Friday, September 30, 2011

September light

Been busier than a bumblebee in May, mostly chasing my own tail, and just about missed September. If anyone checks, though, I got state standards sitting next to some lesson plans on some hard drive somewhere.

How many Septembers do any of us have?

Suppose you live to seventy, and that's a huge suppose. The first few hardly count. Your first September you were likely surprised whenever your fist appeared in front of you face. Your second September you were too busy trying out your legs to notice anything else.

The third and fourth Septembers were nice, but then you got tossed into school. Then work. Deadlines, duties, and data streams.

You think you'll catch September next time around with its soft light and crisp apples, the edge of decay in the air reminding us our bodies belong to the earth and the worms. Maybe when you retire?

That leaves you five Septembers. If you get more than that they will find you in the body of an old man, a body abused for decades, a body ready to quit.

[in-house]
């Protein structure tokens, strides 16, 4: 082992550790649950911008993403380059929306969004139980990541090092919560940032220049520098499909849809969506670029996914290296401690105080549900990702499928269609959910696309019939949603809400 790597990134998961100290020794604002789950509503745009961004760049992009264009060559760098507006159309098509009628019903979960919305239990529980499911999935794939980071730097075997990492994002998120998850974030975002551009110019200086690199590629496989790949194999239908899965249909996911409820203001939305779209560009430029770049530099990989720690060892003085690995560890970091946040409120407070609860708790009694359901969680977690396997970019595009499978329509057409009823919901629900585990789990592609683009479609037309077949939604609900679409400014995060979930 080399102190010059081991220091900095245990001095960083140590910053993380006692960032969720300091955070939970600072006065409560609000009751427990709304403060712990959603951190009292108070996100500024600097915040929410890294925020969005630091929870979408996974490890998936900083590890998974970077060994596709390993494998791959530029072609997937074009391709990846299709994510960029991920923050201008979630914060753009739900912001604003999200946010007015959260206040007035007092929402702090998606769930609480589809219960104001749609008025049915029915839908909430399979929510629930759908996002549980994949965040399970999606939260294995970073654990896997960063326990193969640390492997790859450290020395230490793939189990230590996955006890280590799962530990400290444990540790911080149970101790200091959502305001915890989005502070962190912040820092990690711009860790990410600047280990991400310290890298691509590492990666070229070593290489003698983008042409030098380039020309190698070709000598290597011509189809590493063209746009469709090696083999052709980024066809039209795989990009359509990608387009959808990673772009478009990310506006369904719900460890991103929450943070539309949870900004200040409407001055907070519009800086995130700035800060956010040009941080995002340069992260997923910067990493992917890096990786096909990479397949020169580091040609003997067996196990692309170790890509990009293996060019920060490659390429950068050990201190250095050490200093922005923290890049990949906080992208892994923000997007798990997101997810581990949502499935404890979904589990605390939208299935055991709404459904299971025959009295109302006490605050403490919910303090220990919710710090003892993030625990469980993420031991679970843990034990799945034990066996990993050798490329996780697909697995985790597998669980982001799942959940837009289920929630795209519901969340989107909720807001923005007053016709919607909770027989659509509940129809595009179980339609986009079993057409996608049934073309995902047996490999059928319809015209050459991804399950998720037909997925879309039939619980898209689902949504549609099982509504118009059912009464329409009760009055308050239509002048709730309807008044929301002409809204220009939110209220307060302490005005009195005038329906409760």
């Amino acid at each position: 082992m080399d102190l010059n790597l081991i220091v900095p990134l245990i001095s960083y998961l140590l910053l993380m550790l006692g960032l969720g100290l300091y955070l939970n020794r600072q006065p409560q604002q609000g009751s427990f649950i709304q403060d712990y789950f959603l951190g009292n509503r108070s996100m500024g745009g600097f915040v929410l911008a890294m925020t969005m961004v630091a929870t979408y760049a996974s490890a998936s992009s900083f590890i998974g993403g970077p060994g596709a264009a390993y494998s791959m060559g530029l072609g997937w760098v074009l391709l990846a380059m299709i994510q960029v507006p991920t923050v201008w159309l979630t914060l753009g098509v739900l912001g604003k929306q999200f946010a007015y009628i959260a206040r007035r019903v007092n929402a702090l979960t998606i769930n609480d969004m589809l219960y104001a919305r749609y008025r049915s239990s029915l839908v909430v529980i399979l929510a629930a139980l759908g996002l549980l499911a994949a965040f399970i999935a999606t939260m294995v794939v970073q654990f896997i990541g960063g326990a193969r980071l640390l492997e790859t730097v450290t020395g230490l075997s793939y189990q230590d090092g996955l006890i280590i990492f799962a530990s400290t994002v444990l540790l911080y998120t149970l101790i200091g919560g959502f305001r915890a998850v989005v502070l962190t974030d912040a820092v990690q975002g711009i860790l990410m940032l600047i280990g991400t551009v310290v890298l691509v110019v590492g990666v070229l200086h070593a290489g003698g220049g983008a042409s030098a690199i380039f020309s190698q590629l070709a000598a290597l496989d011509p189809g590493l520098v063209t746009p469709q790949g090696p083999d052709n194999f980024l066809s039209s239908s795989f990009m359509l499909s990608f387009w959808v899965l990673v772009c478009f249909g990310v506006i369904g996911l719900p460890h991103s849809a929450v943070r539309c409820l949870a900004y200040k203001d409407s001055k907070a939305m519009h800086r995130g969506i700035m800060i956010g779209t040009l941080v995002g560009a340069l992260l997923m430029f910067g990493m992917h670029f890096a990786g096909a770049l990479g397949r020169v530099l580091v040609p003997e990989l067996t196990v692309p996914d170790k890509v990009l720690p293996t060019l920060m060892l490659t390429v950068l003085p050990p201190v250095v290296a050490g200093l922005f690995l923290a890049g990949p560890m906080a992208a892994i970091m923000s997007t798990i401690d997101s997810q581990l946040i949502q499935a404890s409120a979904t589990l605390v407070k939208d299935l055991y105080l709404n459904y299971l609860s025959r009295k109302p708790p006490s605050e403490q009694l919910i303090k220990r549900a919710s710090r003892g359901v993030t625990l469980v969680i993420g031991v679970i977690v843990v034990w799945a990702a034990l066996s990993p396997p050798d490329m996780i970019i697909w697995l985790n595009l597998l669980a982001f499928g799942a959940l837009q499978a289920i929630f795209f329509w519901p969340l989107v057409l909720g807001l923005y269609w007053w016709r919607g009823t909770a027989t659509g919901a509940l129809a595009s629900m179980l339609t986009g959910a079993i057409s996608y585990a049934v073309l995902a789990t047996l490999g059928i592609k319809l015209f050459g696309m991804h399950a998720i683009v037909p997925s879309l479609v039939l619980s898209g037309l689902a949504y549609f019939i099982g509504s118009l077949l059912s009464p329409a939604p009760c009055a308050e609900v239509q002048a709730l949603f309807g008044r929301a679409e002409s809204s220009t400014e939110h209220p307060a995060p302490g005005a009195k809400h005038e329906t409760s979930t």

I saw three of our local "residents" cackling away on a park bench late this afternoon, as I rambled home through the Green. One was screaming "You're nuts," to the other two, and all three convulsed in hysterical laughter, because they were, indeed, nuts, have been certifiable for years, and they were outside on a late September day, a gorgeous day that almost allows me to forgive fall, and they were happy as the fat squirrels who waddled around the same bench, hoping for peanuts.

I want my students college and career ready, true, because they have no land and can starve if they fail to play the game.

But I also want my students to see the beauty of late September light with its earth smells, to laugh at the absurdity of the dying light, to howl at the moon, to play, to wander and wonder, to be the mammals that we are.

If the heart of science is observation, and I believe that it is, and if my teaching carries any influence, as I believe it does (why else teach?), then our town will continue to have fools cackle on park benches in the dying summer light.

And if I'm lucky, I'll spend a September or two cackling right along with them, our wise fools of the park, no longer pretending that the matters of man matter more than the ginkgo that shades the bench.

Photos by us. Go us! CC and all that. Boats in Galway, mud field in Cae May.

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